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KEEPER was a farmer's mastiff, honest, brave, and vigilant. One day as he was ranging at some distance from home he espied a Wolf and a Fox sitting together at the corner of a wood. Keeper, not much liking their looks, though by no means fearing them, was turning another way, when they called after him, and civilly desired him to stay. · Surely, Sir, (says Reynard), you won't disown your relations. My cousin Gaunt and I were just talking over family matters, and we both agreed that we had the honour of reckoning you among our kin. You must know that, according to the best accounts, the wolves and dogs were originally one race in the forests of Armenia ; but the dogs, taking to living with man, have since become inhabitants of towns and THE DOG AND ITS RELATIONS. 51 villages, while the wolves have retained their ancient mode of life. As to my ancestors, the foxes, they were a branch of the same family, who settled farther northwards, where they became stinted in their growth, and adopted the custom of living in holes under ground. The cold has sharpened our noses, and given us a thicker fur and bushy tails to keep us warm. But we have all a family likeness which it is impossible to mistake; and I am sure it is our interest to be good friends with each other."

The wolf was of the same opinion ; and Keeper looking narrowly at them, could not help acknowledging their relationship. As he had a generous heart, he readily entered into friendship with them. They took a ramble together; but Keeper was rather surprised at observing the suspicious shyness with which some of the weaker sort of animals surveyed them, and wondered at the hasty flight of a flock of sheep as soon as they came within view. However he gave his cousins a cordial invitation to come and see him at his yard, and then took his leave.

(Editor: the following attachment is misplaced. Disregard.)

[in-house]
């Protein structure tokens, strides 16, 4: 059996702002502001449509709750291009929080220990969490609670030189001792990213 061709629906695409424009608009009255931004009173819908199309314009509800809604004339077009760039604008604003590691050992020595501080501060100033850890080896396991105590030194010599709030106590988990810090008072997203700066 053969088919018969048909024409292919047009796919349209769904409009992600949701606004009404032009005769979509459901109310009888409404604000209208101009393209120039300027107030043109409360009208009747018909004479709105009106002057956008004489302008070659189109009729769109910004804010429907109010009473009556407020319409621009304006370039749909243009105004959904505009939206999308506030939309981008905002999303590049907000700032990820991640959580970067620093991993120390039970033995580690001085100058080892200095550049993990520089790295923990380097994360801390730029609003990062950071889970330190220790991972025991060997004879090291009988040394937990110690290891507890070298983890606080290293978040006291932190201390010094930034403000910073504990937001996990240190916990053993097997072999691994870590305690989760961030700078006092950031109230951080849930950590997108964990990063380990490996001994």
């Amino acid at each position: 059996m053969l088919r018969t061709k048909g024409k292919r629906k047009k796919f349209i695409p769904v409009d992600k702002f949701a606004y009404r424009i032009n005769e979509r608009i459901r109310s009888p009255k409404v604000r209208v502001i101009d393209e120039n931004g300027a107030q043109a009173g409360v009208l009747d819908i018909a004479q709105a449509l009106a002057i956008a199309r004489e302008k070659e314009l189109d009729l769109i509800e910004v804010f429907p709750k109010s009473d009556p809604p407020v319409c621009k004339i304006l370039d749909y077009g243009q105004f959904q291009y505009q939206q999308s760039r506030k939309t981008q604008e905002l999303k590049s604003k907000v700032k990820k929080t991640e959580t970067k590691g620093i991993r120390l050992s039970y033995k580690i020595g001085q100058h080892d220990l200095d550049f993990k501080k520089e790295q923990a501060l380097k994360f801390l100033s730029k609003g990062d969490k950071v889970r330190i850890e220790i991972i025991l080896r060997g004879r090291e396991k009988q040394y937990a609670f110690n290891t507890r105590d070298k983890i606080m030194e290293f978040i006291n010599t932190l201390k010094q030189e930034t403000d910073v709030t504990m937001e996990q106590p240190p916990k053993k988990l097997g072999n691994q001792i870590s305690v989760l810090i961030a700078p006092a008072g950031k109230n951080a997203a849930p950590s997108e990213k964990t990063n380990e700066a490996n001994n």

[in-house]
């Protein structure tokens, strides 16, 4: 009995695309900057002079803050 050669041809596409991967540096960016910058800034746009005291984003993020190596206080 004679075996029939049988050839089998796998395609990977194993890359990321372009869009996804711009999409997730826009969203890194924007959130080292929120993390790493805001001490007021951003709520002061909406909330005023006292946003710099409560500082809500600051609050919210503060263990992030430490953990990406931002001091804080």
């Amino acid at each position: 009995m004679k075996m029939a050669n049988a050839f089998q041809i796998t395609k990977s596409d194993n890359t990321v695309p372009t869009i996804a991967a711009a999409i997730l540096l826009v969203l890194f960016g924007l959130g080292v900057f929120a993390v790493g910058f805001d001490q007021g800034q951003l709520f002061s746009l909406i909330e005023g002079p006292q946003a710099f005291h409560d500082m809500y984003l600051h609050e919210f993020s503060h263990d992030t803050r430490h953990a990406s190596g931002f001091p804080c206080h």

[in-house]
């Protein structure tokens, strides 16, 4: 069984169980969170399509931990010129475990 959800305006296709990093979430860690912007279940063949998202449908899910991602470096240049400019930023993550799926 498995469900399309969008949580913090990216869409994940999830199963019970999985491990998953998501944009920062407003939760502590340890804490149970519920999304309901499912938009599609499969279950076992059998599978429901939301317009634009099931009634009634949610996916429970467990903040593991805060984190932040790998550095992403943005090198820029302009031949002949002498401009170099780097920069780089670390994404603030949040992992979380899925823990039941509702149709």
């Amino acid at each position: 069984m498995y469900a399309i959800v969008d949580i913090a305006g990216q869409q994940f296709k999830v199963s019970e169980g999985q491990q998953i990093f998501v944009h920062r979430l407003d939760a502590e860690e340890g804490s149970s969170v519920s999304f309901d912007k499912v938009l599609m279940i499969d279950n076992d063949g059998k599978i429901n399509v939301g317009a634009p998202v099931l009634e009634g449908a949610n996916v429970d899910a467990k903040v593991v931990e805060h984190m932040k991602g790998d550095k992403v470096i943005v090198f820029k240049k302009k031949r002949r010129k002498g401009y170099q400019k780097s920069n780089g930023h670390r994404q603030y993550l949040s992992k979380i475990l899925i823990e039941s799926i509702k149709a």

They did not fail to come the next day about dusk. Keeper received them kindly, and treated them with part of his own supper. They staid with him till after dark, and then marched off with many compliments. The next morning word was brought to the farm that a goose and three goslings were missing, and that a couple of lambs were found almost devoured in the home field. Keeper was too honest himself readily to suspect others, so he never thought of his kinsmen on the occasion. Soon after, they paid him a second evening visit ; and next day another loss appeared, of a hen and her chickens, and a fat sheep. Now Keeper could not help mistrusting a little, and

THE DOG AND HIS RELATIONS. 53 blamed himself for admitting strangers, without his master's knowledge. However, he still did not love to think ill of his own relations.

They came a third time. Keeper received them rather coldly; and hinted that he should like better to see them in the day-time; but they excused themselves for want of leisure. When they took their leave, he resolved to follow atsome distance and watchtheir motions. A litter of young pigs happened to be lying undera haystack without the yard. The wolf seized one by the back, and ran off with him. The pig set up a most dismal squeal ; and Keeper, running up at the noise, caught his dear cousin in the fact. He flew at him and made him relinquish his prey, though not without much snarling and growling. The fox, who had been prowling about the hen-roost, now came up, and began to make protestations of his own

innocence, with heavy reproaches against the wolf for thus disgracing the family. “Begone,scoundrels both!(cried Keeper) I know you now too well. You may be of my blood, but I am sure you are not of my spirit. Keeper holds no kindred with villains.” So saying, he drove them from the premises.


You may remember, Oswald, (said Mr. B. to his son) that I gave you some time ago a notion of the price of a victory to the poor souls engaged in it.

I shall not soon forget it, I assure you, Sir, (replied Oswald.)

Father. Very well; I mean now to give you some idea of the cost of a war to the people among whom it is carried on. This may serve to abate something of the admiration with which his

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